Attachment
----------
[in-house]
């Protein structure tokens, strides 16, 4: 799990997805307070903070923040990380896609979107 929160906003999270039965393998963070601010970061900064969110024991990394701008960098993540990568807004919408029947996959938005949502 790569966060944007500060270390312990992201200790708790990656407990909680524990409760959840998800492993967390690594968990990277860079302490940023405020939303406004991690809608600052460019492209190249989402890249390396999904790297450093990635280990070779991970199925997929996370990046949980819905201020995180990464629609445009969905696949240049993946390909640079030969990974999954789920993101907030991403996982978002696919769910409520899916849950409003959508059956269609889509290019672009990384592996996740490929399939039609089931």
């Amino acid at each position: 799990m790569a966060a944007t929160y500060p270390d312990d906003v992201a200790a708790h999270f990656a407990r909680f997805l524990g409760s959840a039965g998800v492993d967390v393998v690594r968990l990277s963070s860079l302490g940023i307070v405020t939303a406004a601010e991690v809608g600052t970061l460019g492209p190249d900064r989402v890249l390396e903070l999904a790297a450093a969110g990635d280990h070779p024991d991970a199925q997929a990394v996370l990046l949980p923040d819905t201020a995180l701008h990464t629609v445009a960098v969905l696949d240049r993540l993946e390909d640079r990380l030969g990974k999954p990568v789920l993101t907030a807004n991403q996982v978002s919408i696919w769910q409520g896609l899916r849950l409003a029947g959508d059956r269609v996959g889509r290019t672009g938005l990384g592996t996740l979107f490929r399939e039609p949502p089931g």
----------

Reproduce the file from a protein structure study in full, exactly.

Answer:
[in-house]
């Protein structure tokens, strides 16, 4: 799990997805307070903070923040990380896609979107 929160906003999270039965393998963070601010970061900064969110024991990394701008960098993540990568807004919408029947996959938005949502 790569966060944007500060270390312990992201200790708790990656407990909680524990409760959840998800492993967390690594968990990277860079302490940023405020939303406004991690809608600052460019492209190249989402890249390396999904790297450093990635280990070779991970199925997929996370990046949980819905201020995180990464629609445009969905696949240049993946390909640079030969990974999954789920993101907030991403996982978002696919769910409520899916849950409003959508059956269609889509290019672009990384592996996740490929399939039609089931």
């Amino acid at each position: 799990m790569a966060a944007t929160y500060p270390d312990d906003v992201a200790a708790h999270f990656a407990r909680f997805l524990g409760s959840a039965g998800v492993d967390v393998v690594r968990l990277s963070s860079l302490g940023i307070v405020t939303a406004a601010e991690v809608g600052t970061l460019g492209p190249d900064r989402v890249l390396e903070l999904a790297a450093a969110g990635d280990h070779p024991d991970a199925q997929a990394v996370l990046l949980p923040d819905t201020a995180l701008h990464t629609v445009a960098v969905l696949d240049r993540l993946e390909d640079r990380l030969g990974k999954p990568v789920l993101t907030a807004n991403q996982v978002s919408i696919w769910q409520g896609l899916r849950l409003a029947g959508d059956r269609v996959g889509r290019t672009g938005l990384g592996t996740l979107f490929r399939e039609p949502p089931g």